Microsoft’s moves will force PlayStation to up its PC game

To continue making inroads on PC, Sony needs to work on its secret weapon

With over a million copies sold, God of War looks set to become the most successful game of an already successful bunch of erstwhile PlayStation exclusives coming to PC. It’s a sound strategy, cashing in on last-generation games that are well past their selling prime, giving them a glitzy high-res, high-fps curtain call on the grandest stage of all. It gives games that have already had glowing reviews another round of glowing reviews (just look at our God of War review), while garnering a steady stream of publicity through all the brilliant and sometimes unhinged mods that appear shortly after release, like turning Kratos into Mike Tyson or letting you play Horizon: Zero Dawn in VR.

Just a few years ago that would’ve been a pretty pioneering strategy. But at a time when Microsoft is successfully Netflixifying videogames through PC Games Pass, bringing all its first-party games to PC from day one, and scooping up the biggest IPs by buying out the likes of Zenimax and (subject to an FTC investigation) Activision-Blizzard, it’s not nearly enough. Microsoft will soon have former PS1 icons Spyro and Crash Bandicoot in its roster.

Microsoft and Sony’s proxy war on PC has been great for us of course; PC gamers can now cavort with the likes of Master Chief, Kratos, and soon Nathan Drake like that’s the most normal thing in the world. But while Microsoft has pulled out all stops on PC, it feels like Sony is still fielding its reserves. Clearly, Sony wants that PC foothold, but it needs to do more.

Luckily, Sony does have something of a secret weapon on PC: PlayStation Now.

God of War God of War God of War Fanatical $49.99 $41.49 Buy now Network N earns affiliate commission from qualifying sales.

Yes, you’d be right to point out that Sony’s cloud-gaming offering on PC is, well, kind of crap. It’s restricted by being a streaming-only service – so it’s bad for the environment, has plenty of input lag, and is unplayable without good internet – but it’s a technically limited one at that. That 1080p 60fps cap is well behind what GeForce Now offers, and will bring those of us with 1440p G-Sync monitors to tears.

Aloy sneaking through long grass in Horizon Zero Dawn on PC

But here’s why PS Now’s current state of crapitude on PC could actually be good news. The fact that Sony only last year upgraded PS Now on PC from an insufferable 720p to merely meh 1080p suggests they are doing the bare minimum to keep the platform relevant while they devise either a replacement or a significant overhaul.

This chimes with the rumours that Sony is working on a Game Pass competitor (codenamed Project Spartacus), as well as the recent news that Sony began pulling PS Now subscription cards from stores. Granted, Sony will prioritise this service on consoles, but now that it’s tasted success on PC, it’s unfathomable that they’ll just let Microsoft’s Game Pass hoover up subscribers unchallenged.

The first step would be for Sony to turn PS Now or its successor into a streaming and download-based platform on PC (like it currently is on console). To anyone with a moderately good internet connection, streaming is a nice supplement to a subscription, but not a standout feature. Just look at xCloud, Microsoft’s cloud gaming platform. It’s a secondary feature that gets chucked in with the more expensive Ultimate subscription (along with access to the console Game Pass library), and until there’s a breakthrough in streaming tech, that’s where it belongs.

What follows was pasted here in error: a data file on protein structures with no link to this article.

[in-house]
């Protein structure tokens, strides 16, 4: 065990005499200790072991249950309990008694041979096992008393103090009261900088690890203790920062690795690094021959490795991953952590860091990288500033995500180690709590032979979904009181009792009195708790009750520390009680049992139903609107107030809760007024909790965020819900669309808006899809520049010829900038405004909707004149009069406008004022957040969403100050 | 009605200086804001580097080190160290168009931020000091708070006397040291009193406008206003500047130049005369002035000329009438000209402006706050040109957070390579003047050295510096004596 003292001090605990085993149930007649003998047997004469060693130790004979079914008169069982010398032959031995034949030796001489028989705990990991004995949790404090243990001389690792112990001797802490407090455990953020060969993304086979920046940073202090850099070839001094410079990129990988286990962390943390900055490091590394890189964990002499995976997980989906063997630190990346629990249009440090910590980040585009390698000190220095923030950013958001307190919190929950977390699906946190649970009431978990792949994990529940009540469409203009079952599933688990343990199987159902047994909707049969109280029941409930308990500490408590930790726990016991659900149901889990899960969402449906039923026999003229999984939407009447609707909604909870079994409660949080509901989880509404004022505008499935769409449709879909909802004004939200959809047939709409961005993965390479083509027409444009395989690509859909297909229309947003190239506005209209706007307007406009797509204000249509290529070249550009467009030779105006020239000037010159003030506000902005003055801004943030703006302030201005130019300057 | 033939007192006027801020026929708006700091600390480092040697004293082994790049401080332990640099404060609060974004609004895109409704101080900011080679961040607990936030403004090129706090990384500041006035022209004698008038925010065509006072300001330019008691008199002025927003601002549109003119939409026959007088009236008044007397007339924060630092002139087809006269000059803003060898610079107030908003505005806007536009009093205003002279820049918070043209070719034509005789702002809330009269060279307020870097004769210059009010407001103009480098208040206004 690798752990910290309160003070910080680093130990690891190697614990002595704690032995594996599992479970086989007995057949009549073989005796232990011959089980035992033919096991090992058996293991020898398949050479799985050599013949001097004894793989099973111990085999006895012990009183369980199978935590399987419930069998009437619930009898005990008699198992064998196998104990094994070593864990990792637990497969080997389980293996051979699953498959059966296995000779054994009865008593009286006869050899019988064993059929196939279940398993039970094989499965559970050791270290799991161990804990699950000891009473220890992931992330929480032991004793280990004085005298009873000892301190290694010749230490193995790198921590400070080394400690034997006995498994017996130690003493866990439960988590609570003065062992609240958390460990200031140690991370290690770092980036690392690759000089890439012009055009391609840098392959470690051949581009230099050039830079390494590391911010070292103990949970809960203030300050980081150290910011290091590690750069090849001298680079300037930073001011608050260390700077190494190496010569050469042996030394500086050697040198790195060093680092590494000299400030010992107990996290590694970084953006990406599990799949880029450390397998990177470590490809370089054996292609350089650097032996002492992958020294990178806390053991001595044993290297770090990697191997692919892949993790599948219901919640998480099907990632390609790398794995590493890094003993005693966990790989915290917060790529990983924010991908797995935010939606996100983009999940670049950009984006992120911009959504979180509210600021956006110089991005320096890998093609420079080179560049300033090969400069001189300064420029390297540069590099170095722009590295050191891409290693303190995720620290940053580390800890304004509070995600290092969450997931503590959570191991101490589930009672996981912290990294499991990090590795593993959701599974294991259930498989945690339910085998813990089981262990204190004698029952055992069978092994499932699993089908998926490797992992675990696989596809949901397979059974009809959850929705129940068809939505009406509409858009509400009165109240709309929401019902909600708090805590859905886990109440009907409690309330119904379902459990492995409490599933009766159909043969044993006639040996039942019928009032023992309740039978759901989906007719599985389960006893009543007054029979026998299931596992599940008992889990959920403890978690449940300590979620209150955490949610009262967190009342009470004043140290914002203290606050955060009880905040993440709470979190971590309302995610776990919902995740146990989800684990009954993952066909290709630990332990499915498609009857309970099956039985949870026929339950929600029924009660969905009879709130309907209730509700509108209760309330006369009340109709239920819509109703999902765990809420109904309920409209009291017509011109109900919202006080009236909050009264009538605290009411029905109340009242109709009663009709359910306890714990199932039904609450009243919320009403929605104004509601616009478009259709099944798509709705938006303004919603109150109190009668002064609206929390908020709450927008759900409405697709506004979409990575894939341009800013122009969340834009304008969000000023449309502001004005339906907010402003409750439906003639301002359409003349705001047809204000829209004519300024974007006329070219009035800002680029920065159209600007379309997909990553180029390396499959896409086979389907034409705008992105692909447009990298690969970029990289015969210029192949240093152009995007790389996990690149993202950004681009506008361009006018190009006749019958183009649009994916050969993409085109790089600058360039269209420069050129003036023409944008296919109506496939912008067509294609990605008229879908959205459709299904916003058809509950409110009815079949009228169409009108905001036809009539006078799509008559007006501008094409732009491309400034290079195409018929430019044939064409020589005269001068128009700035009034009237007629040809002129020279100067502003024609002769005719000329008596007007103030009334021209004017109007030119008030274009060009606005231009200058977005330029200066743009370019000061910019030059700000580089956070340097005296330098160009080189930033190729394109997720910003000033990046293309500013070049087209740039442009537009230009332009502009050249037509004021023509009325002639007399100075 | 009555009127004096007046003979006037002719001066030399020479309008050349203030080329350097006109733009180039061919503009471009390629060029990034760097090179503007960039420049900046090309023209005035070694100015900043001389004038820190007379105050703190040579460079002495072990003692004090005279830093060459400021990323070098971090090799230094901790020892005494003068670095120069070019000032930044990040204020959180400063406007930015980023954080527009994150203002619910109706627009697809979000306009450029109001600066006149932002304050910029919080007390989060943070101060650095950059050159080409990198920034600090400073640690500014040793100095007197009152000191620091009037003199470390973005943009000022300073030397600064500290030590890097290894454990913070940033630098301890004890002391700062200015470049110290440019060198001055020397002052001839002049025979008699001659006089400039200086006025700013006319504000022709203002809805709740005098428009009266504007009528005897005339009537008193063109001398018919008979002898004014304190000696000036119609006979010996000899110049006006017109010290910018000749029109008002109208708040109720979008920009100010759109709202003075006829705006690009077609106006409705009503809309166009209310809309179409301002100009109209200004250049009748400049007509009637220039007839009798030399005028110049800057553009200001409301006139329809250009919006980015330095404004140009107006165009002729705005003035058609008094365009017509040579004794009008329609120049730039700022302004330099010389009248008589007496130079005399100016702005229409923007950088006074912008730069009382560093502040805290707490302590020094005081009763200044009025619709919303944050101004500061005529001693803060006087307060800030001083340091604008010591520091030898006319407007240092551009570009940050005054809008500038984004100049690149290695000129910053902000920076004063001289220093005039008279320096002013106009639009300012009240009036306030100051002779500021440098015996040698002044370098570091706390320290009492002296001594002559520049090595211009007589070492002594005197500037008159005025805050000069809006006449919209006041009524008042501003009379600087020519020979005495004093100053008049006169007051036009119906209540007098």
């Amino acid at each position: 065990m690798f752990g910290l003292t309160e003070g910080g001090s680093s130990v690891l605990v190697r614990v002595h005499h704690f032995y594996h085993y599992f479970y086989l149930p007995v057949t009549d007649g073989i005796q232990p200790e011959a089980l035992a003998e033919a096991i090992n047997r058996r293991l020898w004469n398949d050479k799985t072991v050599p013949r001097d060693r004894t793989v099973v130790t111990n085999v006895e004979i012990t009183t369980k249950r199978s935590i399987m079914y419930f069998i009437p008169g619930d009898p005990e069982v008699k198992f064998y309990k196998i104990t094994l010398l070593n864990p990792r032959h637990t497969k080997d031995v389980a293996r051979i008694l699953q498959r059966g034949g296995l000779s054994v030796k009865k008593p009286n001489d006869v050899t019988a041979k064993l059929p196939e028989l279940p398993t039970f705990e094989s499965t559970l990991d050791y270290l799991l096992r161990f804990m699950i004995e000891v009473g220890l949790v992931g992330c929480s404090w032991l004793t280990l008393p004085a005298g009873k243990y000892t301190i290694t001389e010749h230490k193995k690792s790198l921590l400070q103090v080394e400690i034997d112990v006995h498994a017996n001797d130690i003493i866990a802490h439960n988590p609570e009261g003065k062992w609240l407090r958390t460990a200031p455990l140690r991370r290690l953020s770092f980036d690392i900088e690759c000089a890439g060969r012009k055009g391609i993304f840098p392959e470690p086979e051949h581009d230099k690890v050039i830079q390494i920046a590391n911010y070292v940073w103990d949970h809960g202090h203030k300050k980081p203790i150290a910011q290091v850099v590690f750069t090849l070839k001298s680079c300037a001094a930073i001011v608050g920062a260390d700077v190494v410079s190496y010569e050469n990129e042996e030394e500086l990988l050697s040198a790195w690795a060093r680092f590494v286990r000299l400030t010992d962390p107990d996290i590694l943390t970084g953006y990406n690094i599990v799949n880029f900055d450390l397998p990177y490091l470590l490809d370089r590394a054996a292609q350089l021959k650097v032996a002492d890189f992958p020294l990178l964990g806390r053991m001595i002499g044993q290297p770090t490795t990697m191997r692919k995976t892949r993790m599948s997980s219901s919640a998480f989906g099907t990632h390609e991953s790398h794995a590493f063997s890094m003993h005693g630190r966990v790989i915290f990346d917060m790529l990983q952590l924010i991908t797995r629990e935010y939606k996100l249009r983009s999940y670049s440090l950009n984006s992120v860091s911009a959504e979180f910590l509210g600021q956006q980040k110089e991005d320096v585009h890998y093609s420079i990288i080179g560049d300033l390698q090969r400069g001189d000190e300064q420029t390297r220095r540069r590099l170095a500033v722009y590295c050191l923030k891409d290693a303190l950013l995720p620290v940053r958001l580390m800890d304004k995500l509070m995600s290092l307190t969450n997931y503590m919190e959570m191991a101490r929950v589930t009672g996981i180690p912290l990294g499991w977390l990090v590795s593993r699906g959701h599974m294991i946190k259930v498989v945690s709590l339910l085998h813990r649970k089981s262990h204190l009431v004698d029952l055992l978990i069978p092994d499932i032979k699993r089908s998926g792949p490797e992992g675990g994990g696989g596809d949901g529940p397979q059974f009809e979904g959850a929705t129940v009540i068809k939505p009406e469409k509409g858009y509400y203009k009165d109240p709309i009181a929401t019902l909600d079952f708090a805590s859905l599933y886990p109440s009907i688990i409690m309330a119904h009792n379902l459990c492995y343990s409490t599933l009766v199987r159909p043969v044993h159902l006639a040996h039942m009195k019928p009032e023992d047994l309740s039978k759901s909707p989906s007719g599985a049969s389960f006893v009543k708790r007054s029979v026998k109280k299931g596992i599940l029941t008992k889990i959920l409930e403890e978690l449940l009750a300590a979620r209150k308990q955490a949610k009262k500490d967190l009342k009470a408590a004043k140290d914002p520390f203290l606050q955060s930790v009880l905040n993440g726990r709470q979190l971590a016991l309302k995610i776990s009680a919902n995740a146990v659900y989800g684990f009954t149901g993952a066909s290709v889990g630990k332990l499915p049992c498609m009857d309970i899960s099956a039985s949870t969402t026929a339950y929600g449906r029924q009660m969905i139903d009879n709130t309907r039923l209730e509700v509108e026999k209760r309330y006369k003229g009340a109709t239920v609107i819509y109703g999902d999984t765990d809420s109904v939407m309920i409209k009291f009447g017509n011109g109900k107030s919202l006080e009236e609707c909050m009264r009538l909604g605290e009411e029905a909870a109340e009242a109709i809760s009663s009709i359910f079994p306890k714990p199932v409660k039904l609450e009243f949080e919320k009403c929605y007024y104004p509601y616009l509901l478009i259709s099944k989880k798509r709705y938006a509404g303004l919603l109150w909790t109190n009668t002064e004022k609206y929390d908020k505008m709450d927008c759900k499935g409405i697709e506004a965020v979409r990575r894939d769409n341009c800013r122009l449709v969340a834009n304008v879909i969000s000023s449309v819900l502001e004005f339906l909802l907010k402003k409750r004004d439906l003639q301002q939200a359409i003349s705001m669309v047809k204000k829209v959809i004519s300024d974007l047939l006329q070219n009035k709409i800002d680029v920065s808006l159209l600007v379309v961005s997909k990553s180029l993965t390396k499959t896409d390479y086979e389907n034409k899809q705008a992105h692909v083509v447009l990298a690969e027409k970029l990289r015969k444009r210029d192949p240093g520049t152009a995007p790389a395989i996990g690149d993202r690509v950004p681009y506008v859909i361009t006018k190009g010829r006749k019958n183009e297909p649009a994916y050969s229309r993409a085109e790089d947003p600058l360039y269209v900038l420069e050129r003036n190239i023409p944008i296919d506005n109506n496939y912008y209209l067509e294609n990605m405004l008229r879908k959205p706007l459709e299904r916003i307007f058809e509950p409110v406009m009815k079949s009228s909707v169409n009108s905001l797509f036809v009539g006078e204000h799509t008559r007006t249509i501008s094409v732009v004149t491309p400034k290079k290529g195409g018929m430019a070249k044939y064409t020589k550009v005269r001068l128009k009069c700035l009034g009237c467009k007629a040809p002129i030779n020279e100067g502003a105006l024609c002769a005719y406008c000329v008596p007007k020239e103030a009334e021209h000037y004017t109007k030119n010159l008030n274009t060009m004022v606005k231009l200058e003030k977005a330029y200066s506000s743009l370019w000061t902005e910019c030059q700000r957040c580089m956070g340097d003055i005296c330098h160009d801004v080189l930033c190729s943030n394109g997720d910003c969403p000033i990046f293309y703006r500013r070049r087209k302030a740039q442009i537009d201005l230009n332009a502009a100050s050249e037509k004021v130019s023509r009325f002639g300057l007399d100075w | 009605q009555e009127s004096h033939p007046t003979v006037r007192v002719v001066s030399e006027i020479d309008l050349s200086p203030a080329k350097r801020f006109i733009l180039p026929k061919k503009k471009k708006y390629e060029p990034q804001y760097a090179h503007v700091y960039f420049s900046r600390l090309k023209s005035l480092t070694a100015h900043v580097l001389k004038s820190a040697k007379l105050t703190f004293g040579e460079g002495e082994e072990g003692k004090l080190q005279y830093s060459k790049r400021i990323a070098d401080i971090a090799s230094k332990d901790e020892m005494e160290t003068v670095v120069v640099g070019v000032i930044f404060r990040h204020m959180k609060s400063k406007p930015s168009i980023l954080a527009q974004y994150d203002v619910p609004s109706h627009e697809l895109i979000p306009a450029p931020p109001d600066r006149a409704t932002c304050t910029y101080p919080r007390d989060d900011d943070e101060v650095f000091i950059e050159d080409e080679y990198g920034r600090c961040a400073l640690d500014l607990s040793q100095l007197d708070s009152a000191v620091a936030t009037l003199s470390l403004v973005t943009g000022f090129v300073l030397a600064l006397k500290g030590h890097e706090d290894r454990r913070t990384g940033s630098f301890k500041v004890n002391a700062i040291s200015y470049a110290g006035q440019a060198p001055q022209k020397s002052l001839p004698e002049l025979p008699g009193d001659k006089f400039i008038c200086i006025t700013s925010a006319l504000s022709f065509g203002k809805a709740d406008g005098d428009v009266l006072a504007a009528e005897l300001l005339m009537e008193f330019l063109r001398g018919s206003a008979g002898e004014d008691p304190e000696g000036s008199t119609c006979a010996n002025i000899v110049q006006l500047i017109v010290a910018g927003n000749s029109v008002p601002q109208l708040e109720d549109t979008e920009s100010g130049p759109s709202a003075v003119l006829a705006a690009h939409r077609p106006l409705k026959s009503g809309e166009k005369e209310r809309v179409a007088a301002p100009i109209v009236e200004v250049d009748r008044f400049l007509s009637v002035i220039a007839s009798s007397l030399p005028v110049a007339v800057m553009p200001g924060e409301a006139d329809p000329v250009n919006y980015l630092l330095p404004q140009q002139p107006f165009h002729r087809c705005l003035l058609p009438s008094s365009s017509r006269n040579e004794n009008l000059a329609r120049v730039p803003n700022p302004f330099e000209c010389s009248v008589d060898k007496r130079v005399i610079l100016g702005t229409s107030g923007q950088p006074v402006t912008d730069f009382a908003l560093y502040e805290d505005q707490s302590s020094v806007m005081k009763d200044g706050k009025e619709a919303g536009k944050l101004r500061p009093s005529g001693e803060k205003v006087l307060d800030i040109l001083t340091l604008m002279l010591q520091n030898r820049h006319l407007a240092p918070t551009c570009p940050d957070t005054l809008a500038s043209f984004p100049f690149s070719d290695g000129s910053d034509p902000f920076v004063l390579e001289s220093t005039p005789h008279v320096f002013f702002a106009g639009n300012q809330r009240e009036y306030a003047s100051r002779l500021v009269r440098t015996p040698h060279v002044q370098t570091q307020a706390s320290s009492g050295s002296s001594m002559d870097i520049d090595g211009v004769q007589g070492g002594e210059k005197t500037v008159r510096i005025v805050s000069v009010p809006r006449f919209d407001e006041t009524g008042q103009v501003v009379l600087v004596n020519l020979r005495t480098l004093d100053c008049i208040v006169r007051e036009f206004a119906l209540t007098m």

Xbox PC Game Pass library

Even now, the ports of God of War, Horizon Zero Dawn, and the soon-to-be-released Uncharted 4 would be a great foundation for a Sony subscription service on PC. But having just a handful of downloadable, high-profile games amid a sea of streamed ones probably isn’t how Sony envisions debuting its new platform.

Then there’s the issue of simultaneous day one console and PC releases. This is Microsoft’s strategy, but it won’t be Sony’s any time soon. The PS5 is still comfortably outselling its Xbox counterparts, and PlayStation retains its status as a platform with a strong identity and truly unique titles.

But by bringing more PS4 games to PC, and launching them on its own subscription service at the same time as on Steam and Epic, it would create a nice illusion of ‘day one on PS Pass’, even though the reality is closer to ‘day one on PC via PS Pass, but 973 days after its original console launch’. Once the backlog of PS4 classics runs out, the PS5 will have matured, so Sony could even start bringing older current-gen games to the service. It’d be a big leap for Sony to dilute its flagship console in this way, but a couple of years from now it may be the only way to counter Microsoft’s expansion.

A blood moon illuminates a cathedral courtyard in Bloodborne

And while we shouldn’t expect to be treated as well as Sony’s console faithful without the hardware buy-in, we should expect Sony to reel in the turnaround time for its console games coming to PC. Now that the PC launch plan has been enacted with solid results, it’s likely to pick up the pace so that Sony can keep up with Microsoft.

Oh, and Bloodborne, please. Just… Bloodborne.

Sony’s being cautious in its PC excursions for now, but the massive pressure from its rival means that caution may cease to be an option in the near future, and big moves will need to be made.

God of War God of War God of War Fanatical $49.99 $41.49 Buy now Network N earns affiliate commission from qualifying sales.